Why are MRF continuing to fund MenB vaccine research?

“I’ve seen in the news that a MenB vaccine will soon have a licence. If this is the case, why is MRF still funding MenB vaccine research?”

Chair of our Scientific Advisory Panel, Professor Chris Tang, answers:

These are very exciting times in the discovery and development of vaccines to prevent infection with the serogroup B meningococcus (MenB). There has been much progress over the last few years which has led to the trials in adults, children and most recently in infants. Two companies, Novartis and Pfizer (formerly Wyeth), both have promising vaccines and the Novartis vaccine is expected to be licensed soon raising hopes of a vaccine to provide broad-based protection against MenB, which has been a holy grail for many of us. So why does Meningitis Research Foundation continue to devote its efforts to research on this feared pathogen?

There are several reasons for this. Firstly, MenB is a master of disguise, and is able to change its surface structures to avoid our immune system. This means that while many vaccines have been made which can successfully kill one or a few different MenB strains, the challenge is to make a vaccine that is effective against the wide variety of strains that circulate in the community, and which can strike us down at a moment’s notice. To get round this problem, the current vaccines consist of cocktails of MenB proteins, and these have provided encouraging results in adults. However we know from other MenB vaccine trials that the way youngest children (who are at greatest risk from MenB) respond to vaccines is quite different than for older children and adults. It is possible that the vaccines could provide less protection against MenB in these children who are most vulnerable. So finding out more about how infants respond to these new vaccines will be critical to know if they will be successful when given as part of routine childhood immunisations. Therefore it is essential that the search for new vaccines continues unabated, until the value of these experimental candidates is proven. Meningitis Research Foundation remains at the forefront of charities funding the discovery of vaccines against MenB, and is supporting several programmes across Europe and in the USA in the search for new vaccine targets.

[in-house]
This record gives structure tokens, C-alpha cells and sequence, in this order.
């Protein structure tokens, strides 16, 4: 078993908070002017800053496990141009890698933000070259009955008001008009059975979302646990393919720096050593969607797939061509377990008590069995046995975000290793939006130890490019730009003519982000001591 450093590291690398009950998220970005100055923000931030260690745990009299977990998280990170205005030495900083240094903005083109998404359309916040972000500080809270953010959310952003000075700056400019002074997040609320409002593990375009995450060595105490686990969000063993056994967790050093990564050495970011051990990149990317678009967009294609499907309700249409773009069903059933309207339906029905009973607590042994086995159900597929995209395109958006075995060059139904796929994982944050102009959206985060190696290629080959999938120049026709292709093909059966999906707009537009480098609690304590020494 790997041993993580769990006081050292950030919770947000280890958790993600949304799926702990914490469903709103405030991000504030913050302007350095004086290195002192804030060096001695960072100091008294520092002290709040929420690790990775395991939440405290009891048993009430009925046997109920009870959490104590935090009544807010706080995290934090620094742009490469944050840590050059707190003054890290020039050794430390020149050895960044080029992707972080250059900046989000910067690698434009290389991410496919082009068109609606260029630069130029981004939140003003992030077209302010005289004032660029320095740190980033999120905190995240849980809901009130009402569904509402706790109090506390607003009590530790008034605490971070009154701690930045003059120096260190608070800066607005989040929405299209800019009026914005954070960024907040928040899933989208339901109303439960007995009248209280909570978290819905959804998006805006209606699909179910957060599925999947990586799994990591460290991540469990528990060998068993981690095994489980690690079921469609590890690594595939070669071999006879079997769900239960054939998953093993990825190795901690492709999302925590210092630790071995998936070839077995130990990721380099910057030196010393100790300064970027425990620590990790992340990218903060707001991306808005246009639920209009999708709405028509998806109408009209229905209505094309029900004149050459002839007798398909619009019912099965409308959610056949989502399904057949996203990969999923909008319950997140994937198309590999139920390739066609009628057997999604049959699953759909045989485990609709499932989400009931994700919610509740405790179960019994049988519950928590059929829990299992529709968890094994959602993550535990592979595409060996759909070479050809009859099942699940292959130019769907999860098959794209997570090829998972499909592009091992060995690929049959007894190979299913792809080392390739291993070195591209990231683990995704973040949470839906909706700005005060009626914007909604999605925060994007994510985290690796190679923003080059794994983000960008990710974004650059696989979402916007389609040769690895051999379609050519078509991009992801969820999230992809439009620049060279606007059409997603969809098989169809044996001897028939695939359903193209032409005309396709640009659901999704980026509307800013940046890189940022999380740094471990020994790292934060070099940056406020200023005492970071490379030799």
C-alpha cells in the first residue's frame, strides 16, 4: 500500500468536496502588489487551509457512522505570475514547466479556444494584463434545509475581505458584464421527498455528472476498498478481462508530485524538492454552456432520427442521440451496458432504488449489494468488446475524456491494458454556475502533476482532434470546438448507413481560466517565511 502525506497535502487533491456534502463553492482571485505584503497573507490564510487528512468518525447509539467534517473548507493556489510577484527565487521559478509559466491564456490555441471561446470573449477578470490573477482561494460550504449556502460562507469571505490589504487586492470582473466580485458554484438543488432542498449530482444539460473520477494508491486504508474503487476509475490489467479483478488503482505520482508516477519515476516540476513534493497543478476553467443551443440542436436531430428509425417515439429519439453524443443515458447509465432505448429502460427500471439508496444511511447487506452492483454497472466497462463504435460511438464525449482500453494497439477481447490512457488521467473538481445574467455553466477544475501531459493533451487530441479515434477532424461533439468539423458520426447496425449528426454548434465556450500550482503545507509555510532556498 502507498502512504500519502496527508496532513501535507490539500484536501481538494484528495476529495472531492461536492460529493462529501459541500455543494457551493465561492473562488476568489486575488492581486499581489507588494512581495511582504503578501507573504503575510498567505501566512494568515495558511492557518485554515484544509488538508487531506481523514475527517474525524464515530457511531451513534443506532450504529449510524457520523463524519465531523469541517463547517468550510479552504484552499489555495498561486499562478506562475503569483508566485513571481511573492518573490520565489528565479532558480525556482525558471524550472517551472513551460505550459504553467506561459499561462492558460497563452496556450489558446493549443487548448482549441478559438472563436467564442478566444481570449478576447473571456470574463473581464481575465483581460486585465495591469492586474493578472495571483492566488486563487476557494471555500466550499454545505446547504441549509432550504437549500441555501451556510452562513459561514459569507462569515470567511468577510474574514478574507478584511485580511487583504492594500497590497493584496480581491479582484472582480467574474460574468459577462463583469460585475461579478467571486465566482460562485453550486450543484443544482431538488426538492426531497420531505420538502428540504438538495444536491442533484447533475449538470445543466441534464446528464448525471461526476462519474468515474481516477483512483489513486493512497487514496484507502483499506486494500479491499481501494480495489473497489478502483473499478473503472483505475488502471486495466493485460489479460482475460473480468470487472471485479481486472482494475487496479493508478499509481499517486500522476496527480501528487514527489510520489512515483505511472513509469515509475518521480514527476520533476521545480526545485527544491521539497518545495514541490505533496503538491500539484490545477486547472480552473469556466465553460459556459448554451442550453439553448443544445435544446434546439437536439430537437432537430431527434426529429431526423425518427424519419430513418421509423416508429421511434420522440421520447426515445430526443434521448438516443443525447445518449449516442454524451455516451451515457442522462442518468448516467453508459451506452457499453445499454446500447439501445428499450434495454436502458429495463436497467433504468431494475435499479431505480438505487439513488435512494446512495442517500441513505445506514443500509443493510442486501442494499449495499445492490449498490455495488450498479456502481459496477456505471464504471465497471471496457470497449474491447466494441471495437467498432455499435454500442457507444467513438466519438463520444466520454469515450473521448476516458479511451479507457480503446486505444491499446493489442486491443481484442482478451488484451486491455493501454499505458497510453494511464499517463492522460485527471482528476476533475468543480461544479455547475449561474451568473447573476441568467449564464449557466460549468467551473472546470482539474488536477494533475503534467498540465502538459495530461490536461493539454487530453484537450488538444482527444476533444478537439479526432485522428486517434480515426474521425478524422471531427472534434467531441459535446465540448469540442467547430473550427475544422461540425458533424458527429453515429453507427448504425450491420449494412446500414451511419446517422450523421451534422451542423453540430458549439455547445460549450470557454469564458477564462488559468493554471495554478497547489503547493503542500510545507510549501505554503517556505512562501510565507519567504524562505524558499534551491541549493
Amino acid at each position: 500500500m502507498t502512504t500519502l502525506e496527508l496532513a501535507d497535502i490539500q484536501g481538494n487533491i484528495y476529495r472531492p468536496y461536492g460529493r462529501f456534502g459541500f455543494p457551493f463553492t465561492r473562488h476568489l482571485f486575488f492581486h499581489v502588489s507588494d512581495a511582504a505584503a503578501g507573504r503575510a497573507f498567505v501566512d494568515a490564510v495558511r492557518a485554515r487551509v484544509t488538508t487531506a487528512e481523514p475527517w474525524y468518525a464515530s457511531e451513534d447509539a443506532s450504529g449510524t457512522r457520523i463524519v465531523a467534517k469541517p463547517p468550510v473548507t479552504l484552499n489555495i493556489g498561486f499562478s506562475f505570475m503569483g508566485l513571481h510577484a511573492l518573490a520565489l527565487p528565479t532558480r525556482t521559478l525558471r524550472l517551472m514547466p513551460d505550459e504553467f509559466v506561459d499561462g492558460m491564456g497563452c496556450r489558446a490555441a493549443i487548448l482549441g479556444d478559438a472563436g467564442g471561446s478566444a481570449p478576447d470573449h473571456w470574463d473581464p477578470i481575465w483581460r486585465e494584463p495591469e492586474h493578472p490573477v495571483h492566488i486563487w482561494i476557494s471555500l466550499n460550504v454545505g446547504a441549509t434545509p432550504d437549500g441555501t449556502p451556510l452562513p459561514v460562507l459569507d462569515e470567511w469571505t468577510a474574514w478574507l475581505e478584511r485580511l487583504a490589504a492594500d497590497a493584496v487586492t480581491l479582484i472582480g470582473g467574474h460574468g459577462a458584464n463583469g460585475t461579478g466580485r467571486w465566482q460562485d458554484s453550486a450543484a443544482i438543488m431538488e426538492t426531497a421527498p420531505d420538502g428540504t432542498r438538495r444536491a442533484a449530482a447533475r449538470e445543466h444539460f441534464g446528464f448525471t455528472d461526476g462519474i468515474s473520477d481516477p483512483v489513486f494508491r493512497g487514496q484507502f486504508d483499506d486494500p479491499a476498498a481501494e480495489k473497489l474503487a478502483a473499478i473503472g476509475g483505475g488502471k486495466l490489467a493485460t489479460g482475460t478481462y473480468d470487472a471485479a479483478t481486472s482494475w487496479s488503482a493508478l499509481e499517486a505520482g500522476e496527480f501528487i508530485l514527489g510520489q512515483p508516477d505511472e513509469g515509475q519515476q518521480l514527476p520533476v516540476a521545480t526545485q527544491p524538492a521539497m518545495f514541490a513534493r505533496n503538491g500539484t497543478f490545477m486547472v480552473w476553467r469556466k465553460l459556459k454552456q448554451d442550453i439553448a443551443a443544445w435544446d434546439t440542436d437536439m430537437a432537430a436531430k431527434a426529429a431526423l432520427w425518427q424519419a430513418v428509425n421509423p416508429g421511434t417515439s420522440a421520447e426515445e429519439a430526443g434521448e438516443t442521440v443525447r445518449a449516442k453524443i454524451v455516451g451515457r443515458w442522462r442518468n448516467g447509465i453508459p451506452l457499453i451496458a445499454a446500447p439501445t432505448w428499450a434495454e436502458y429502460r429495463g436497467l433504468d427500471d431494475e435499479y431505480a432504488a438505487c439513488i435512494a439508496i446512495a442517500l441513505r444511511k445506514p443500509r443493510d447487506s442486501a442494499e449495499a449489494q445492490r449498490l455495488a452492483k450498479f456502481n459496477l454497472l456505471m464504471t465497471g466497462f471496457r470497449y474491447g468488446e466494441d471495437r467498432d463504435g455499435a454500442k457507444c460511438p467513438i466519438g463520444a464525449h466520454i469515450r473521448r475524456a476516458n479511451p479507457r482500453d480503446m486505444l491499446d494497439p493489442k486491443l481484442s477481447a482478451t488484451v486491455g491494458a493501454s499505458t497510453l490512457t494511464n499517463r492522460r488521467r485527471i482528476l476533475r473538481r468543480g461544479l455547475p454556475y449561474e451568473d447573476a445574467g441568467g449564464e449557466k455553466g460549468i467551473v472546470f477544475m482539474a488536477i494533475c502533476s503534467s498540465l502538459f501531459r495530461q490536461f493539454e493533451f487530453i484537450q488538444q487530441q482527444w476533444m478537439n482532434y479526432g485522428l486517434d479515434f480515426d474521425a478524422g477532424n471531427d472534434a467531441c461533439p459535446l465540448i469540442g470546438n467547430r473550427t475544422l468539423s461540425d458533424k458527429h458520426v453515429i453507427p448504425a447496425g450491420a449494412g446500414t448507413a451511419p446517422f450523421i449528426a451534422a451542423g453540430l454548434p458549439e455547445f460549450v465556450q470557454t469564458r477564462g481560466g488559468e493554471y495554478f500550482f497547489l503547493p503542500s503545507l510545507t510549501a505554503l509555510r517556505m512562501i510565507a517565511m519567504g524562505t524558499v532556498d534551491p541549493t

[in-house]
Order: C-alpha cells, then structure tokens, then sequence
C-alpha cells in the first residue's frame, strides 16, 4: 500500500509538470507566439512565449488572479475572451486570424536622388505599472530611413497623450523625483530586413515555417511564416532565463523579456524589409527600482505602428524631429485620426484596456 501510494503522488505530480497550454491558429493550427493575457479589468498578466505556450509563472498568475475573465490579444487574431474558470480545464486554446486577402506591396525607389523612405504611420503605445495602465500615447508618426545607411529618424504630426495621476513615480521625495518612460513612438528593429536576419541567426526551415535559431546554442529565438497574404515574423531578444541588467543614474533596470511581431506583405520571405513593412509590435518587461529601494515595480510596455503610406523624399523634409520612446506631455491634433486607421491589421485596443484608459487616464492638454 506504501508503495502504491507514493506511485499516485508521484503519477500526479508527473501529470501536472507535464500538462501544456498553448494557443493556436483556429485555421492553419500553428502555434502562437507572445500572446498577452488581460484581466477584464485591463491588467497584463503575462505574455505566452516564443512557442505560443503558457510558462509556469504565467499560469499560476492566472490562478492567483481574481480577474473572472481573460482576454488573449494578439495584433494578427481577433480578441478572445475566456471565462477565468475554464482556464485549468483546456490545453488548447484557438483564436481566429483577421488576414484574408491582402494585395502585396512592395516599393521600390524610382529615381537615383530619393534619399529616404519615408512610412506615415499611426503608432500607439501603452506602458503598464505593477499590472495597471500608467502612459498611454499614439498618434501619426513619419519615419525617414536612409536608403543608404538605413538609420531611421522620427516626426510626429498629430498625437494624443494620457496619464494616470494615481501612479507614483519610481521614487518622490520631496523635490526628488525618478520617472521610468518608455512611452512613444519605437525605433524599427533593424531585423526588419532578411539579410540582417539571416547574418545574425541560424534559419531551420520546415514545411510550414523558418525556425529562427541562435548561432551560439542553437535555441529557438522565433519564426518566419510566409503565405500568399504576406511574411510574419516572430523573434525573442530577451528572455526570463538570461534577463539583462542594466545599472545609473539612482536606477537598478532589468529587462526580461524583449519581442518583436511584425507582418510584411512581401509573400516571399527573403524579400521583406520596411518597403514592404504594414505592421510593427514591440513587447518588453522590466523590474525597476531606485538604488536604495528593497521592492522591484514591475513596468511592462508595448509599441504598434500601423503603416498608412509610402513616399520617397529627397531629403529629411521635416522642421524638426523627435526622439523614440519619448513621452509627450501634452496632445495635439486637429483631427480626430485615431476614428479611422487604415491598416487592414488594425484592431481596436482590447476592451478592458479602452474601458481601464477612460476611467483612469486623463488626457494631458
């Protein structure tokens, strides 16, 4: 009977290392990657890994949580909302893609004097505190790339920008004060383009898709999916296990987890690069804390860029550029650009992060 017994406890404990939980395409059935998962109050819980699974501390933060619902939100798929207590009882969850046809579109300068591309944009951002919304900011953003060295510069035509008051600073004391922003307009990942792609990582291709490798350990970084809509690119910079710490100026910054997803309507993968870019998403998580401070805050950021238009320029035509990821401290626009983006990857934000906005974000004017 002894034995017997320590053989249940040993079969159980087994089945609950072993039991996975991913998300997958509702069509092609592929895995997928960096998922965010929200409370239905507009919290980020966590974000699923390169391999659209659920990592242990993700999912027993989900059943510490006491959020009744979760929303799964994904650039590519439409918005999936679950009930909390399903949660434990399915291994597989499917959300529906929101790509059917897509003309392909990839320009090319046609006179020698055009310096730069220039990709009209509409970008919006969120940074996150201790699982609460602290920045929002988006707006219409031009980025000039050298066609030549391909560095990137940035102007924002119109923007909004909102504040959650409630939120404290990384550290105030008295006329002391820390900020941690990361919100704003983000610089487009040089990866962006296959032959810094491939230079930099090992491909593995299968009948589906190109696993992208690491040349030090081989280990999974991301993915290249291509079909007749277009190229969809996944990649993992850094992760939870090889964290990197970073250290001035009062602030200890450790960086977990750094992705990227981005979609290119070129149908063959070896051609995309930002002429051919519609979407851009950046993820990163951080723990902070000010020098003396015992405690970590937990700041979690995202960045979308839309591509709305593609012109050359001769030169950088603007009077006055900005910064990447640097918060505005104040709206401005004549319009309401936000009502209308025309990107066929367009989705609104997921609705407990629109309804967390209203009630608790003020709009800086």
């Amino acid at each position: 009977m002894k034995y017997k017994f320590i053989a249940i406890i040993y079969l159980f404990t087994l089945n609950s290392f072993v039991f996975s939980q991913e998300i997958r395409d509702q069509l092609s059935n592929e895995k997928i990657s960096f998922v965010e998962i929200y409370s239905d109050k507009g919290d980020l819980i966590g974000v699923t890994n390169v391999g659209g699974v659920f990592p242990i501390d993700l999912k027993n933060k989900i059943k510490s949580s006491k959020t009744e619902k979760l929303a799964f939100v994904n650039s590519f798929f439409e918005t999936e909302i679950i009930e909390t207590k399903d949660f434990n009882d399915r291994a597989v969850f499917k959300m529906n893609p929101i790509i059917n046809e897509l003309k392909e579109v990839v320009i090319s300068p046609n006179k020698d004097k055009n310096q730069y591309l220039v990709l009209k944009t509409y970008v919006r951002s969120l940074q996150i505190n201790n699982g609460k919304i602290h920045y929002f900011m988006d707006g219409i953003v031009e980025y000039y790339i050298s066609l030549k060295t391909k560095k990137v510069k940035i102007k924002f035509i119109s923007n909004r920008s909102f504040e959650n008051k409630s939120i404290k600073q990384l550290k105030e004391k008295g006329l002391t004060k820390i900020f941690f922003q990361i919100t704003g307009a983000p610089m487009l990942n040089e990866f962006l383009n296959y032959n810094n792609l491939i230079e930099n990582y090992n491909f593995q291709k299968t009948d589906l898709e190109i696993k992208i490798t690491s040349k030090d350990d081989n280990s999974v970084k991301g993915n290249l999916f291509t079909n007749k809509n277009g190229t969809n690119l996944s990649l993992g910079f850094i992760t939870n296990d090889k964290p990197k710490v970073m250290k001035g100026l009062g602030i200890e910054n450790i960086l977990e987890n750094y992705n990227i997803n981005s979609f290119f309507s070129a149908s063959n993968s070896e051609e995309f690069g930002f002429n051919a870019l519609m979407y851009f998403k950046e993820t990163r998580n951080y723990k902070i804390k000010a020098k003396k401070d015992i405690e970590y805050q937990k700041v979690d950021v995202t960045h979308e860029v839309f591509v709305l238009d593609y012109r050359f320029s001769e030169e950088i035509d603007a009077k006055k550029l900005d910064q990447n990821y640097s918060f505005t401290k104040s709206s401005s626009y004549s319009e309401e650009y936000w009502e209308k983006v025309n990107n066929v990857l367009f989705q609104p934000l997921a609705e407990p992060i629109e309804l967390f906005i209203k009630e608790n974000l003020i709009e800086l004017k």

Secondly the spread of MenB comes through a spread of droplets and by direct contact from our upper airways. The natural place where the bug lives is in the back of the throat, and the nasal passages. Much of the success of available vaccines is because they are able to block colonisation, which then breaks the chain of person to person transmission. So far we have no idea whether these new vaccines affect carriage of MenB, and this is an area which will need to be supported in future research funding.

Even once the key questions of the vaccines’ effect in the very young and their impact on carriage are addressed and these vaccines are given as part of the routine childhood vaccine schedule, careful surveillance of both cases of MenB and its carriage are needed to see if the bug evolves to avoid our immune responses. This would be in much the same way that some pathogens have become highly resistant to evade killing by available antibiotics. This poses a significant threat to the long term success of any vaccination programme but even more of a potential problem with MenB as it changes itself so rapidly. Therefore, if the vaccines come into use, monitoring of MenB will be needed to watch for the emergence of any new strains that arise which have the capacity to hide from our immune responses. MRF's Meningococcal Genome Project has a crucial role to play in helping this to happen.

Our expert - Professor Chris Tang

In 2009, Professor Chris Tang became the chair of our Scientific Advisory Panel. He is currently Professor of Infectious Diseases at Imperial College London at the Centre for Molecular Microbiology and Infection.

His group is interested in the interaction between bacteria and the immune system. Before taking up his post at Imperial, he worked at the University of Oxford in the Department of Paediatrics as an MRC Clinical Scientist studying the genetic basis of meningococcal disease. He studied for his PhD at the Royal Postgraduate Medical School, London. Chris also trained in medicine at the University of Liverpool and spent two years working in The Gambia.

Chris already has significant experience of how our Scientific Advisory Panel works, as he has been a member for some time now. His work in the field is also very well respected, and he presented some important findings at our 2009 conference, which have implications for at least two of the leading MenB vaccines currently in development.

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